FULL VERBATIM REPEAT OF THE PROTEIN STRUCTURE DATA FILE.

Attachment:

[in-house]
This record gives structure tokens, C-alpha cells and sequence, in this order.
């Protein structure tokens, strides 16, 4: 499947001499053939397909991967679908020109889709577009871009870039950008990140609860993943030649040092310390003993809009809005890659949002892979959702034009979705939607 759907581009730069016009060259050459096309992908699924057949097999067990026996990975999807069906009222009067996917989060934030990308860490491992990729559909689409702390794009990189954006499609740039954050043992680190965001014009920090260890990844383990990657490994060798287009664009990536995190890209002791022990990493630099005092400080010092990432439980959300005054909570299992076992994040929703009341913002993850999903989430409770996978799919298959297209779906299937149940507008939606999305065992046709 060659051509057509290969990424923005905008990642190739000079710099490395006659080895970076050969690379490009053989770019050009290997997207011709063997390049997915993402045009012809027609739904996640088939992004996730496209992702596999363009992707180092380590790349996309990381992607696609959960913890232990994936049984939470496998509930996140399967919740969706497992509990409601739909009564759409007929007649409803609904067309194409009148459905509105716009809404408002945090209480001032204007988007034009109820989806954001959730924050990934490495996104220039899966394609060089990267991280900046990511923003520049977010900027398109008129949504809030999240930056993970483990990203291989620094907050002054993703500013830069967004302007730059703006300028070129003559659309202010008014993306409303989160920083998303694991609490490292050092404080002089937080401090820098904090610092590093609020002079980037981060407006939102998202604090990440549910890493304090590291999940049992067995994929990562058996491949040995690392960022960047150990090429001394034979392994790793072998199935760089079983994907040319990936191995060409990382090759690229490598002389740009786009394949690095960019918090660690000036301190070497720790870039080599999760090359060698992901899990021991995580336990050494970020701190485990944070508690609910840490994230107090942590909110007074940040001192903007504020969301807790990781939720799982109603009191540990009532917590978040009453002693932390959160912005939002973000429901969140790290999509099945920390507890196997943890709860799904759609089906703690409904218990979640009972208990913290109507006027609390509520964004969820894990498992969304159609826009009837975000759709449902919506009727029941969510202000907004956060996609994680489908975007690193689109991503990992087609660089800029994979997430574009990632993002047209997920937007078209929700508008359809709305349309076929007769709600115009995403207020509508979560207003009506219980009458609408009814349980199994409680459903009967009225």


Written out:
[in-house]
This record gives structure tokens, C-alpha cells and sequence, in this order.
């Protein structure tokens, strides 16, 4: 499947001499053939397909991967679908020109889709577009871009870039950008990140609860993943030649040092310390003993809009809005890659949002892979959702034009979705939607 759907581009730069016009060259050459096309992908699924057949097999067990026996990975999807069906009222009067996917989060934030990308860490491992990729559909689409702390794009990189954006499609740039954050043992680190965001014009920090260890990844383990990657490994060798287009664009990536995190890209002791022990990493630099005092400080010092990432439980959300005054909570299992076992994040929703009341913002993850999903989430409770996978799919298959297209779906299937149940507008939606999305065992046709 060659051509057509290969990424923005905008990642190739000079710099490395006659080895970076050969690379490009053989770019050009290997997207011709063997390049997915993402045009012809027609739904996640088939992004996730496209992702596999363009992707180092380590790349996309990381992607696609959960913890232990994936049984939470496998509930996140399967919740969706497992509990409601739909009564759409007929007649409803609904067309194409009148459905509105716009809404408002945090209480001032204007988007034009109820989806954001959730924050990934490495996104220039899966394609060089990267991280900046990511923003520049977010900027398109008129949504809030999240930056993970483990990203291989620094907050002054993703500013830069967004302007730059703006300028070129003559659309202010008014993306409303989160920083998303694991609490490292050092404080002089937080401090820098904090610092590093609020002079980037981060407006939102998202604090990440549910890493304090590291999940049992067995994929990562058996491949040995690392960022960047150990090429001394034979392994790793072998199935760089079983994907040319990936191995060409990382090759690229490598002389740009786009394949690095960019918090660690000036301190070497720790870039080599999760090359060698992901899990021991995580336990050494970020701190485990944070508690609910840490994230107090942590909110007074940040001192903007504020969301807790990781939720799982109603009191540990009532917590978040009453002693932390959160912005939002973000429901969140790290999509099945920390507890196997943890709860799904759609089906703690409904218990979640009972208990913290109507006027609390509520964004969820894990498992969304159609826009009837975000759709449902919506009727029941969510202000907004956060996609994680489908975007690193689109991503990992087609660089800029994979997430574009990632993002047209997920937007078209929700508008359809709305349309076929007769709600115009995403207020509508979560207003009506219980009458609408009814349980199994409680459903009967009225």